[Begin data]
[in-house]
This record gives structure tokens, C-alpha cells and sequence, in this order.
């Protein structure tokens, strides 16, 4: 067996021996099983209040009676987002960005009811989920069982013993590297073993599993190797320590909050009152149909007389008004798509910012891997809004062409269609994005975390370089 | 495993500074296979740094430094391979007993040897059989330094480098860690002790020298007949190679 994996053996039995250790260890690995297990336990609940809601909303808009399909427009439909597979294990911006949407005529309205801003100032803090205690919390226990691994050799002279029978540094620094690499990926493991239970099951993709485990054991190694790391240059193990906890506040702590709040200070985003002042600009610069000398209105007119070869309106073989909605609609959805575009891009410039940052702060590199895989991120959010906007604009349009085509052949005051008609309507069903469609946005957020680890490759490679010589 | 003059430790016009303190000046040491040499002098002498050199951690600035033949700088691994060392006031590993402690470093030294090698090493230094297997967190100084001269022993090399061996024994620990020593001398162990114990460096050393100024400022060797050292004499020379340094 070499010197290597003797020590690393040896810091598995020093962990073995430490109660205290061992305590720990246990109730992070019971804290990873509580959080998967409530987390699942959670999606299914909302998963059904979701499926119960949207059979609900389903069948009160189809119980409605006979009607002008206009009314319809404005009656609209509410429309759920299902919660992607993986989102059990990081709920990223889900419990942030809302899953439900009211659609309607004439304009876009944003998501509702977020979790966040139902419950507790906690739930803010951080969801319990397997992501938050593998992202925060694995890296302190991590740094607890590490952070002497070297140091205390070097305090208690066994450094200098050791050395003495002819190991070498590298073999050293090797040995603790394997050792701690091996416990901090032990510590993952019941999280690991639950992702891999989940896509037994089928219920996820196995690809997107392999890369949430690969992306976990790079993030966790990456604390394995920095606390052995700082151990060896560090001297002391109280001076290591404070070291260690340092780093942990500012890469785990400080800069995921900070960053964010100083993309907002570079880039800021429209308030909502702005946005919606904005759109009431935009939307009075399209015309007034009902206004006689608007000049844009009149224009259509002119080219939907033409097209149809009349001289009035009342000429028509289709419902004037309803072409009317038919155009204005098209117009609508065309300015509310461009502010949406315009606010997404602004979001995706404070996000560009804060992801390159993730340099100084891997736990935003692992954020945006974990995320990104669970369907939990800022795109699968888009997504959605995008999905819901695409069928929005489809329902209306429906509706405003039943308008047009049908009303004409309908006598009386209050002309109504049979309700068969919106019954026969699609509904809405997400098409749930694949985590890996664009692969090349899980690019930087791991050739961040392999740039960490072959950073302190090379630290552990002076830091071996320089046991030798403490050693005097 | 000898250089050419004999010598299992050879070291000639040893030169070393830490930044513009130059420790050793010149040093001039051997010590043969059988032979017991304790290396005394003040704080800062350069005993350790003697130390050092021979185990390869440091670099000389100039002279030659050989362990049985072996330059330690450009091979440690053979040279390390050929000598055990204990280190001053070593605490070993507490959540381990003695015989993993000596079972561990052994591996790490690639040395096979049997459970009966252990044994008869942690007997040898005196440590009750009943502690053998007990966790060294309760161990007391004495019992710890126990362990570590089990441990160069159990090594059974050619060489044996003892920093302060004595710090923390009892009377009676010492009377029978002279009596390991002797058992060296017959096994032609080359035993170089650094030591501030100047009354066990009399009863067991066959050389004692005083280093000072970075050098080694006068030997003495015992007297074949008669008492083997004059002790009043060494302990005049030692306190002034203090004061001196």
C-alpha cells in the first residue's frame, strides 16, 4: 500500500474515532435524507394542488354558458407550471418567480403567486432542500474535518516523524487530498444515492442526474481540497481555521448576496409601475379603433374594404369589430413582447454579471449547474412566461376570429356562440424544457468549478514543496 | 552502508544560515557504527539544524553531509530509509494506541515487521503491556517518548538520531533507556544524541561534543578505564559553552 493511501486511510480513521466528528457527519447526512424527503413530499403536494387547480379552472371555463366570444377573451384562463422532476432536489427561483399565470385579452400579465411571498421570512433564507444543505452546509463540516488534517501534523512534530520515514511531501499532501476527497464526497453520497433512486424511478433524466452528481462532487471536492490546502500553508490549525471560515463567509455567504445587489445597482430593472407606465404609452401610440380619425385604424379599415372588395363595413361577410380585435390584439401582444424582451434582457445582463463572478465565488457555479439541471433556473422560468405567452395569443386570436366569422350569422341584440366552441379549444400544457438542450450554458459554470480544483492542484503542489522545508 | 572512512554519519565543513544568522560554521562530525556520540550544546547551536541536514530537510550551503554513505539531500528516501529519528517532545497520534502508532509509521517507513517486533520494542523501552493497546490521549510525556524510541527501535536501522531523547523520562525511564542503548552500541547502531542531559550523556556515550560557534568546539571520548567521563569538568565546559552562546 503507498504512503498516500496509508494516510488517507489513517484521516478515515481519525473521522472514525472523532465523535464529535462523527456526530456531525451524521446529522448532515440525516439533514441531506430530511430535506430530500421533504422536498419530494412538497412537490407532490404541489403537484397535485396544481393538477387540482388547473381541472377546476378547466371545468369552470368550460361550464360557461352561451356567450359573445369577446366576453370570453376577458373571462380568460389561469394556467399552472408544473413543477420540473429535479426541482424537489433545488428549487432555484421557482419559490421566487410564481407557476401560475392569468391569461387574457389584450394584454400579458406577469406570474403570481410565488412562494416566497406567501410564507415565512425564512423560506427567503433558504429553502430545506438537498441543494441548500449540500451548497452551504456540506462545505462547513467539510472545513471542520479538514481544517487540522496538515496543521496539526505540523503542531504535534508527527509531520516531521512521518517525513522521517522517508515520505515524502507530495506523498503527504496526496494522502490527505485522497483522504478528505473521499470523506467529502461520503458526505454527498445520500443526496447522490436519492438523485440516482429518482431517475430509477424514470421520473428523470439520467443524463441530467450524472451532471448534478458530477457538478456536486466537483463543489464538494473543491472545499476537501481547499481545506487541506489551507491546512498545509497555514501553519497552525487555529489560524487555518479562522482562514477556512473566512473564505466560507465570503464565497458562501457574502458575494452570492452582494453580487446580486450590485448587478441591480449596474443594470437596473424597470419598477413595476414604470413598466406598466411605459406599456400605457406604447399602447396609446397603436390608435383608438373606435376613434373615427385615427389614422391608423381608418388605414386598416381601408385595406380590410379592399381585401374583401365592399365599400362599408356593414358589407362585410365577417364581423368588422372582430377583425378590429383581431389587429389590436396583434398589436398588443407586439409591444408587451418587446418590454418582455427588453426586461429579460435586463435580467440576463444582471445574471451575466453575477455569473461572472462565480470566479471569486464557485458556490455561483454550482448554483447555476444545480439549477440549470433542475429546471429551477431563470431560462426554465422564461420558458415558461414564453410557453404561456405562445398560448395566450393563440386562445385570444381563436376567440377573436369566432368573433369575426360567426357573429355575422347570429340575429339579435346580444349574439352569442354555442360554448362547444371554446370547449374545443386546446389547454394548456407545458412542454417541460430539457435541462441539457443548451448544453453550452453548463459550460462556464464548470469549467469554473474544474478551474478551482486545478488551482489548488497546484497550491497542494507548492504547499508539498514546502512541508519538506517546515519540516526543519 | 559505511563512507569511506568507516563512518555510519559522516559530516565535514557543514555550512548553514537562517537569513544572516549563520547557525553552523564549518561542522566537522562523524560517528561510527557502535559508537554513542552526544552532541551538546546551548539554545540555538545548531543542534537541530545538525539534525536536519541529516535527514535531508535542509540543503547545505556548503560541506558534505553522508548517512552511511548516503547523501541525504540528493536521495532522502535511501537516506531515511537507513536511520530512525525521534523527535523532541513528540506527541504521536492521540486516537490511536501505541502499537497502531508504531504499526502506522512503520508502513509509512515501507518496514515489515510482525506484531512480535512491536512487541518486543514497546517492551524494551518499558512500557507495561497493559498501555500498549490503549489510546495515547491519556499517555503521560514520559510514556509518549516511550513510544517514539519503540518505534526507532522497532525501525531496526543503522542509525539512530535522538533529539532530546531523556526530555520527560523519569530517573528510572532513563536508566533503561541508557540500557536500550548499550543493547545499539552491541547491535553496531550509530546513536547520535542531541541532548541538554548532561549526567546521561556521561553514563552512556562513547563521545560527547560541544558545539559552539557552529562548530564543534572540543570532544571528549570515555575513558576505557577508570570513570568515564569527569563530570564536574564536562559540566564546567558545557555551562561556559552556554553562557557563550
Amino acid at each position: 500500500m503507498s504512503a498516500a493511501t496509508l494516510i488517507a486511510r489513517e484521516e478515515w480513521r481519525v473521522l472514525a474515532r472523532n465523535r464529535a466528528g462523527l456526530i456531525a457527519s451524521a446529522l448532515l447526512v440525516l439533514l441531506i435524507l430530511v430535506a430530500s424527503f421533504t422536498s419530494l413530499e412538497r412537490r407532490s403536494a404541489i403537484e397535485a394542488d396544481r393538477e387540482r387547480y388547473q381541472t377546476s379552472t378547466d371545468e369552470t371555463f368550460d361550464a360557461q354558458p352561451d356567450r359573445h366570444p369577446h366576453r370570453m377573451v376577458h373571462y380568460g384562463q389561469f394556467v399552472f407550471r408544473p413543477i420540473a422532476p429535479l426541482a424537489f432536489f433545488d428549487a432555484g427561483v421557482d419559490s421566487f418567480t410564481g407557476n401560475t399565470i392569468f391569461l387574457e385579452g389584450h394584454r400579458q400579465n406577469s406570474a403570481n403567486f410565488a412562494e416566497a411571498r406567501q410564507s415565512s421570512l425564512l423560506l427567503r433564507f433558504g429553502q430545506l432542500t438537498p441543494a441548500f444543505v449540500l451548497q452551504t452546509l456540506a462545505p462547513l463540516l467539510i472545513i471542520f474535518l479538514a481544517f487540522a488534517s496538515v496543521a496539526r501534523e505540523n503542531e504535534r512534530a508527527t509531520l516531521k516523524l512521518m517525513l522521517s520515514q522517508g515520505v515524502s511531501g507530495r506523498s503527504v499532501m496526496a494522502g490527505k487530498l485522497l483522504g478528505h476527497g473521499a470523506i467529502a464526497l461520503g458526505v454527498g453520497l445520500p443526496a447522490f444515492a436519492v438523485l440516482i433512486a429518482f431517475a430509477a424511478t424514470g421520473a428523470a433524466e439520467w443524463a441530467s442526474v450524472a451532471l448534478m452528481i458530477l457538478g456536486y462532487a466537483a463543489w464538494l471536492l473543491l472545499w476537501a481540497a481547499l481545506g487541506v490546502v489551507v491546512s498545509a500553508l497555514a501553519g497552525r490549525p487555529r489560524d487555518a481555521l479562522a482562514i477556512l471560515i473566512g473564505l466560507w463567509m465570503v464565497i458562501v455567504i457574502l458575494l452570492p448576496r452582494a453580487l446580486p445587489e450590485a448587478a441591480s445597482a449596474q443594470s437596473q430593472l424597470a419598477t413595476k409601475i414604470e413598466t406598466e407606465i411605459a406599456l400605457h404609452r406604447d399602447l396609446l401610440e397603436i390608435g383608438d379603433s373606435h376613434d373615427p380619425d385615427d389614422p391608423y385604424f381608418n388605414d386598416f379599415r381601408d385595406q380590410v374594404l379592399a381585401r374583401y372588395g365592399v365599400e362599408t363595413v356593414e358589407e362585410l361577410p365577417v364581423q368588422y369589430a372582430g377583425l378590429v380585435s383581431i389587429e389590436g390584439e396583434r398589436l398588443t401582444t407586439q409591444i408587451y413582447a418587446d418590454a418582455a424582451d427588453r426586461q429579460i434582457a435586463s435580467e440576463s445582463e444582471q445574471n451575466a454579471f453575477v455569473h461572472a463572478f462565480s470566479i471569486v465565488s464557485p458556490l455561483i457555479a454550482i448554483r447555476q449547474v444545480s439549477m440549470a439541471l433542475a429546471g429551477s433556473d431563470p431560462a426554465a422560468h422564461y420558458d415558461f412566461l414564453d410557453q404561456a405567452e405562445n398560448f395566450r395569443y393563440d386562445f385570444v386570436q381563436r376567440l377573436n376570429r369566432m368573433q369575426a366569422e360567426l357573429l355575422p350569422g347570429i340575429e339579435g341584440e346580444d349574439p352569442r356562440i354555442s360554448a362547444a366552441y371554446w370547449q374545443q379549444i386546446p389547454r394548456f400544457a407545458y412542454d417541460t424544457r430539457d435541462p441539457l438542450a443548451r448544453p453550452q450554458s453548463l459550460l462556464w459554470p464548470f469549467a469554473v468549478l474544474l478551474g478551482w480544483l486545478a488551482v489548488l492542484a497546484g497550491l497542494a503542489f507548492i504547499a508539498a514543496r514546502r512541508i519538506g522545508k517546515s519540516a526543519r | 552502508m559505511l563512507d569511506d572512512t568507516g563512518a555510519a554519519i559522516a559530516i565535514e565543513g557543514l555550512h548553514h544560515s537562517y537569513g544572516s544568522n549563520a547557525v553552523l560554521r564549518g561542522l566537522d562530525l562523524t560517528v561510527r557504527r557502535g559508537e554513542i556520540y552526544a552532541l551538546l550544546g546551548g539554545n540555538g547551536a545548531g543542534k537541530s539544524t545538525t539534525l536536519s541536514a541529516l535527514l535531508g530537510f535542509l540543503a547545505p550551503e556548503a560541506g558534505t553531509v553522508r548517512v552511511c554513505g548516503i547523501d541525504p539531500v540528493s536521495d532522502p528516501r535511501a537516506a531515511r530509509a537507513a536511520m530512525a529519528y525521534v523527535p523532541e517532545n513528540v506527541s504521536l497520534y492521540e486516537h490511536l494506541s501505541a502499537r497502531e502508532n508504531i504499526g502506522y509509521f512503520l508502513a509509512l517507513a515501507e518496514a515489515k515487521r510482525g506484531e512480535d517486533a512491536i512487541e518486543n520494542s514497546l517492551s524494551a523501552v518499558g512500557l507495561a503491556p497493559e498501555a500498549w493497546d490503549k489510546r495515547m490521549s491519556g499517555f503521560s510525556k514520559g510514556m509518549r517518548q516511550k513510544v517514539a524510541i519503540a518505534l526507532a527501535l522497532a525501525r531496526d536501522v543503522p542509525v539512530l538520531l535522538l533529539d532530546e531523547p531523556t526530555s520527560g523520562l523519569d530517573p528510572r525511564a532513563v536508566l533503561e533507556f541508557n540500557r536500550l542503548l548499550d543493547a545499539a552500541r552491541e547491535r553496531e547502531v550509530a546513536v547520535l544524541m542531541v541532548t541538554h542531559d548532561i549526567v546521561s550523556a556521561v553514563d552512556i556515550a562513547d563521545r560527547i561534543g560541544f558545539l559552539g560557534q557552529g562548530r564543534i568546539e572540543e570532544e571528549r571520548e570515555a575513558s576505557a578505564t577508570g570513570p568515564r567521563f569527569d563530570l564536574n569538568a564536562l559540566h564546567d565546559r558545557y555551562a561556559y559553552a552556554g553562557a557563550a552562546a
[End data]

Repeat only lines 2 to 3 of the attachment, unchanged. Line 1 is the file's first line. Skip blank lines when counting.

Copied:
This record gives structure tokens, C-alpha cells and sequence, in this order.
């Protein structure tokens, strides 16, 4: 067996021996099983209040009676987002960005009811989920069982013993590297073993599993190797320590909050009152149909007389008004798509910012891997809004062409269609994005975390370089 | 495993500074296979740094430094391979007993040897059989330094480098860690002790020298007949190679 994996053996039995250790260890690995297990336990609940809601909303808009399909427009439909597979294990911006949407005529309205801003100032803090205690919390226990691994050799002279029978540094620094690499990926493991239970099951993709485990054991190694790391240059193990906890506040702590709040200070985003002042600009610069000398209105007119070869309106073989909605609609959805575009891009410039940052702060590199895989991120959010906007604009349009085509052949005051008609309507069903469609946005957020680890490759490679010589 | 003059430790016009303190000046040491040499002098002498050199951690600035033949700088691994060392006031590993402690470093030294090698090493230094297997967190100084001269022993090399061996024994620990020593001398162990114990460096050393100024400022060797050292004499020379340094 070499010197290597003797020590690393040896810091598995020093962990073995430490109660205290061992305590720990246990109730992070019971804290990873509580959080998967409530987390699942959670999606299914909302998963059904979701499926119960949207059979609900389903069948009160189809119980409605006979009607002008206009009314319809404005009656609209509410429309759920299902919660992607993986989102059990990081709920990223889900419990942030809302899953439900009211659609309607004439304009876009944003998501509702977020979790966040139902419950507790906690739930803010951080969801319990397997992501938050593998992202925060694995890296302190991590740094607890590490952070002497070297140091205390070097305090208690066994450094200098050791050395003495002819190991070498590298073999050293090797040995603790394997050792701690091996416990901090032990510590993952019941999280690991639950992702891999989940896509037994089928219920996820196995690809997107392999890369949430690969992306976990790079993030966790990456604390394995920095606390052995700082151990060896560090001297002391109280001076290591404070070291260690340092780093942990500012890469785990400080800069995921900070960053964010100083993309907002570079880039800021429209308030909502702005946005919606904005759109009431935009939307009075399209015309007034009902206004006689608007000049844009009149224009259509002119080219939907033409097209149809009349001289009035009342000429028509289709419902004037309803072409009317038919155009204005098209117009609508065309300015509310461009502010949406315009606010997404602004979001995706404070996000560009804060992801390159993730340099100084891997736990935003692992954020945006974990995320990104669970369907939990800022795109699968888009997504959605995008999905819901695409069928929005489809329902209306429906509706405003039943308008047009049908009303004409309908006598009386209050002309109504049979309700068969919106019954026969699609509904809405997400098409749930694949985590890996664009692969090349899980690019930087791991050739961040392999740039960490072959950073302190090379630290552990002076830091071996320089046991030798403490050693005097 | 000898250089050419004999010598299992050879070291000639040893030169070393830490930044513009130059420790050793010149040093001039051997010590043969059988032979017991304790290396005394003040704080800062350069005993350790003697130390050092021979185990390869440091670099000389100039002279030659050989362990049985072996330059330690450009091979440690053979040279390390050929000598055990204990280190001053070593605490070993507490959540381990003695015989993993000596079972561990052994591996790490690639040395096979049997459970009966252990044994008869942690007997040898005196440590009750009943502690053998007990966790060294309760161990007391004495019992710890126990362990570590089990441990160069159990090594059974050619060489044996003892920093302060004595710090923390009892009377009676010492009377029978002279009596390991002797058992060296017959096994032609080359035993170089650094030591501030100047009354066990009399009863067991066959050389004692005083280093000072970075050098080694006068030997003495015992007297074949008669008492083997004059002790009043060494302990005049030692306190002034203090004061001196």